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The Northman (2022) May 22th, 2022

Blogging about director Robert Eggers unique filmmaking voice is not the way to make one stand out. Nevertheless, here we are. The VVitch is an arresting treatise on the price of puberty and likewise The Lighthouse‘s striking visuals illuminated a descent to madness new to many audiences. Set primarily in 10th century Iceland, his newest film The Northman follows the story of an orphaned princeling (Amleth played by Alexander Skarsgård) seeking revenge against his regicidal uncle.

What The Northman ‘s familiar plot lacks in narrative uniquity it makes up by exploring diagetic magic. Amleth’s story takes him to multiple Campbellian thresholds where he encounters touchstones of Norse myth. Early in the film, after a successful raid he encounters a seeress in the ashes of a building. The witch gives him a prophecy spelling his doom, but after a closer look she’s disappeared. Was she ever there? Later on, after Amleth secures his place as a slave on the Icelandic farm belonging to his traitorous uncle, he follows a fox to a cave where he meets a blind hermit who instructs him on how to secure a mighty sword from a burial mound. The hermit tosses a snake at Amleth’s feet but when the coiled serpent lands he realizes it was only a chord of rope. This same hermit possesses the stuffed head of Amleth’s father’s closest advisor Heimir the Fool (played by Willem Dafoe), the head speaks and further advises the slave prince. Or does it? Was there ever a snake? Did he simply follow the fox, or was it leading him with intention?

The most dramatic example of this disconnect between illusion and reality occurs in the burial mound. The hermit told Amleth a magic sword is buried here with its former owner. Once inside the mound Amleth takes the sword from the dead warrior but this disruption awakens the draugr and a fierce battle ensues. Dramatic camera angles, excitement, peril and eventually victory when Amleth decapitates the undead monster. Or does he? The camera tracks left and we see Amleth standing before the skeleton as he was before taking the sword. He takes the sword and the dusty bones crumble in on themselves. Which is true? Did Amleth fight the beast or did his heightened state of stress mix with his cultural worldview and create a believable hallucination?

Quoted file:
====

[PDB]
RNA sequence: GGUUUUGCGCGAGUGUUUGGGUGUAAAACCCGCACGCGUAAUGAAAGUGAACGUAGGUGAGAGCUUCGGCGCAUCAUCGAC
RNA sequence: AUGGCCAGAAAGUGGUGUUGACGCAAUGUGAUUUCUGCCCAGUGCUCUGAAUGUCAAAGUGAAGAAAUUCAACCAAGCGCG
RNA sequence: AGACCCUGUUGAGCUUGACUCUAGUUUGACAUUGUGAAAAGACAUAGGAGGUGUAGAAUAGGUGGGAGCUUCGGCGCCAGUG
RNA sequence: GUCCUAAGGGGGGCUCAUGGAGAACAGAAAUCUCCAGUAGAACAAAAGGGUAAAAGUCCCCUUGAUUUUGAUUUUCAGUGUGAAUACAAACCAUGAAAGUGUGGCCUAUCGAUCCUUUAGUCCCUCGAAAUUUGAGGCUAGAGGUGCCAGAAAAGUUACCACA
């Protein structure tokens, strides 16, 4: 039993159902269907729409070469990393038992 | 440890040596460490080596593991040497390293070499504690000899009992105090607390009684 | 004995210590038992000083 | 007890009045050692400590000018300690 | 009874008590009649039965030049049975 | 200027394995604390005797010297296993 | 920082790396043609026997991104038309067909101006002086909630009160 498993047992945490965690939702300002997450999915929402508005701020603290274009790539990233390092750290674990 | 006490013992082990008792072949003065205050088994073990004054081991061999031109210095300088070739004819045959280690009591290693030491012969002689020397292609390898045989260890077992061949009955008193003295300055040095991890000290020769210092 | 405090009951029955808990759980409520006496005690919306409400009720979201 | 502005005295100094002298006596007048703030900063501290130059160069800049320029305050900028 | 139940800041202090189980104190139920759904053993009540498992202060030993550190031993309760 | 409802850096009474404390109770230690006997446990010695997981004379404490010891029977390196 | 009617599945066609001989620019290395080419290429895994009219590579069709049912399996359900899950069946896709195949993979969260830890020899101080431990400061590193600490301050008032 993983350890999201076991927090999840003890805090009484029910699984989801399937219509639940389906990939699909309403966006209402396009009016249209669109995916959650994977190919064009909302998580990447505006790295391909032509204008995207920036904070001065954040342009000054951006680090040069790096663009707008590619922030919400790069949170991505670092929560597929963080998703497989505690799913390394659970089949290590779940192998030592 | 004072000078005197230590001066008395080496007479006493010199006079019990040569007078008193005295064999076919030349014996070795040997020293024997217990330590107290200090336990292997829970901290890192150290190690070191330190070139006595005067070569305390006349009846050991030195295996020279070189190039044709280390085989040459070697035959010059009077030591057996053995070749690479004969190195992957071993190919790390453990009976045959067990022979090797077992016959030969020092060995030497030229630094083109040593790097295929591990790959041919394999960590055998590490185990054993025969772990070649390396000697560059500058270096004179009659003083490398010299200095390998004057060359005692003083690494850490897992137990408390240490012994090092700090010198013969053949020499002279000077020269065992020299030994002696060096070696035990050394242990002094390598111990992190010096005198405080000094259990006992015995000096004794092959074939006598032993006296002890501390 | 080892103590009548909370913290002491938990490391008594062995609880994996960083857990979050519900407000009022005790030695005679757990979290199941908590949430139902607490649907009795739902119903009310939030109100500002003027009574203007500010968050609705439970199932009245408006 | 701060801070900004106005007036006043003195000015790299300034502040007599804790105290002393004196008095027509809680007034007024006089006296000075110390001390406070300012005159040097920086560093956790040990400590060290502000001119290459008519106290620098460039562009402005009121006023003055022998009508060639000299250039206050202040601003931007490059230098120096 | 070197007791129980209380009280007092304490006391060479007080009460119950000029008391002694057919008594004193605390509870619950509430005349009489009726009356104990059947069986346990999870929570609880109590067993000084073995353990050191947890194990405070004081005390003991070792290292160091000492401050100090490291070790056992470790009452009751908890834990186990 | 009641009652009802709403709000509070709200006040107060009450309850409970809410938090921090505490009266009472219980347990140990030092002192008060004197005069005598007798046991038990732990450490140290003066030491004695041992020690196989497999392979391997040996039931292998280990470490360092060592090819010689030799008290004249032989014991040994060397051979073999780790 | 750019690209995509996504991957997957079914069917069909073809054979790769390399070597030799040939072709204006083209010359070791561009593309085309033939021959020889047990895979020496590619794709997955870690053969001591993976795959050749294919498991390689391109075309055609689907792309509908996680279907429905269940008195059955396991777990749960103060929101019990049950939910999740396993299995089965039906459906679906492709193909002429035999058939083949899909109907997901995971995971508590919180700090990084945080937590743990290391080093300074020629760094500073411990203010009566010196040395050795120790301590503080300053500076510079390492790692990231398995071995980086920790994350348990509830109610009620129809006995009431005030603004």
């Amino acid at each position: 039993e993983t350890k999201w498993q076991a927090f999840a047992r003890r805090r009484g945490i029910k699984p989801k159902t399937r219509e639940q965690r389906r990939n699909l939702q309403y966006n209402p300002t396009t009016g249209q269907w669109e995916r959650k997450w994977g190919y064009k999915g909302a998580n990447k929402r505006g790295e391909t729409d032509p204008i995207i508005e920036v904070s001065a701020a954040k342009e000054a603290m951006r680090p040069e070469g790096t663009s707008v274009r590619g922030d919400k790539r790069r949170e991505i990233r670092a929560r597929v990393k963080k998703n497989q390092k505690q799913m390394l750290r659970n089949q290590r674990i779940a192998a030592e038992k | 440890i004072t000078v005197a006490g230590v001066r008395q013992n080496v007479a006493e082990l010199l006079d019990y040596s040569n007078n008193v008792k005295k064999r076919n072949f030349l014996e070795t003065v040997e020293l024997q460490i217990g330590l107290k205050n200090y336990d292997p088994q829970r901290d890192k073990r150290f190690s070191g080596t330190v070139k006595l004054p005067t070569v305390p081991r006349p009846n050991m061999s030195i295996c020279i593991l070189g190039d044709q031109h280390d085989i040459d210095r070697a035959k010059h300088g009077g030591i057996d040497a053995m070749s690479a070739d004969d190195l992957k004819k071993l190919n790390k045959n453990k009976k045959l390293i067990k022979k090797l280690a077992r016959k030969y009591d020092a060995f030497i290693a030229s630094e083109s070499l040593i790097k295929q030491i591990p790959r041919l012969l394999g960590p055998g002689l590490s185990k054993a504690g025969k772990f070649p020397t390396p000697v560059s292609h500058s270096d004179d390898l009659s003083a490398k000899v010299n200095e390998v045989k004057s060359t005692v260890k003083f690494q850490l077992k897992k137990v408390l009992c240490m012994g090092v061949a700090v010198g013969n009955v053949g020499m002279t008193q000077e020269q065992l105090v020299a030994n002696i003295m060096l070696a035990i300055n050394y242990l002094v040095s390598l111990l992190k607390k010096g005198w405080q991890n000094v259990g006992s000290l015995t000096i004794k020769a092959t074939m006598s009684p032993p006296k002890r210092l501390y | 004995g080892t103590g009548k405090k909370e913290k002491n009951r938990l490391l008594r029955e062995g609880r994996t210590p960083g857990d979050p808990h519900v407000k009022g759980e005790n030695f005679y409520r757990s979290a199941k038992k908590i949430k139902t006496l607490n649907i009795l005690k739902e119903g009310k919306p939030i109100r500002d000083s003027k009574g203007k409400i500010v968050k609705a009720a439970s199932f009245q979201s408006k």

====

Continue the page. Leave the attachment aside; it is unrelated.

Stressed out, starving, perhaps influenced by sulfuric vapors, struggling to rationalize experiences they cannot otherwise explain these are the conditions necessary for myth, legend, faith. The same way you might see a familiar shape in a cloud is how Amleth saw that snake, that witch, that zombie. I think Eggers used a familiar revenge story set in a culture brimming with rich mythology as the vehicle to explore how easily the human brain can change our perceptions and therefore change our reality to fit familiar, comfortable explanations.

The Northman is otherwise a great version of that very familiar story. Nothing should prevent it from joining the ranks of those other great fictions telling this same story. Hamlet? The Lion King? Make room for The Northman.

Eggers’ gift for stunning period filmmaking makes me hope he never gets the urge to produce a contemporary film. The Northman (like his previous features) feels like it was shot on chronol location. Even if the odd anachronisms or historic mischaracterization exists in these worlds they’re undetectable to the untrained eye. I’m extremely excited for his next work, as long as it’s not set anytime after 1870.

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